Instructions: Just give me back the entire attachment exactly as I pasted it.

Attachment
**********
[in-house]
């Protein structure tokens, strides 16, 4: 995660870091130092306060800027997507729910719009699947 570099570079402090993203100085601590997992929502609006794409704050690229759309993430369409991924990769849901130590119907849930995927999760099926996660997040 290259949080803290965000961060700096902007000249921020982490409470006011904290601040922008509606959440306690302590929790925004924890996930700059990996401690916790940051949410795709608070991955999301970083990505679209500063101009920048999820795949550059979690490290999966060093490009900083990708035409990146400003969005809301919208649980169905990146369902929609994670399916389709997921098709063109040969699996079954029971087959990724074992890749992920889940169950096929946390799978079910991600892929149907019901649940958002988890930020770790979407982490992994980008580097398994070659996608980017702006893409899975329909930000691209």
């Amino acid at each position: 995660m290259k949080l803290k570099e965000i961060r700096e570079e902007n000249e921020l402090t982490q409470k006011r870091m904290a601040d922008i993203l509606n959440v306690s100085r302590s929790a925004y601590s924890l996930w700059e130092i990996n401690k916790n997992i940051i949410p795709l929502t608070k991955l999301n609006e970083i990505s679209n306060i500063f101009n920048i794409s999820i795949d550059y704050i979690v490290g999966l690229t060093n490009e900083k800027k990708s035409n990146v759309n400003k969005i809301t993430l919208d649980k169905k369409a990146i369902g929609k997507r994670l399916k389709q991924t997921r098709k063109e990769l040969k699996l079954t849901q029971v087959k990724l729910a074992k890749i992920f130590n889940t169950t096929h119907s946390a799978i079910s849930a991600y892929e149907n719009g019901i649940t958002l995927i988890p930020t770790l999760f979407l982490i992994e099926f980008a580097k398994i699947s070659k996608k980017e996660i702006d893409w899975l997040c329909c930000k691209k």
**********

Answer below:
[in-house]
């Protein structure tokens, strides 16, 4: 995660870091130092306060800027997507729910719009699947 570099570079402090993203100085601590997992929502609006794409704050690229759309993430369409991924990769849901130590119907849930995927999760099926996660997040 290259949080803290965000961060700096902007000249921020982490409470006011904290601040922008509606959440306690302590929790925004924890996930700059990996401690916790940051949410795709608070991955999301970083990505679209500063101009920048999820795949550059979690490290999966060093490009900083990708035409990146400003969005809301919208649980169905990146369902929609994670399916389709997921098709063109040969699996079954029971087959990724074992890749992920889940169950096929946390799978079910991600892929149907019901649940958002988890930020770790979407982490992994980008580097398994070659996608980017702006893409899975329909930000691209």
């Amino acid at each position: 995660m290259k949080l803290k570099e965000i961060r700096e570079e902007n000249e921020l402090t982490q409470k006011r870091m904290a601040d922008i993203l509606n959440v306690s100085r302590s929790a925004y601590s924890l996930w700059e130092i990996n401690k916790n997992i940051i949410p795709l929502t608070k991955l999301n609006e970083i990505s679209n306060i500063f101009n920048i794409s999820i795949d550059y704050i979690v490290g999966l690229t060093n490009e900083k800027k990708s035409n990146v759309n400003k969005i809301t993430l919208d649980k169905k369409a990146i369902g929609k997507r994670l399916k389709q991924t997921r098709k063109e990769l040969k699996l079954t849901q029971v087959k990724l729910a074992k890749i992920f130590n889940t169950t096929h119907s946390a799978i079910s849930a991600y892929e149907n719009g019901i649940t958002l995927i988890p930020t770790l999760f979407l982490i992994e099926f980008a580097k398994i699947s070659k996608k980017e996660i702006d893409w899975l997040c329909c930000k691209k």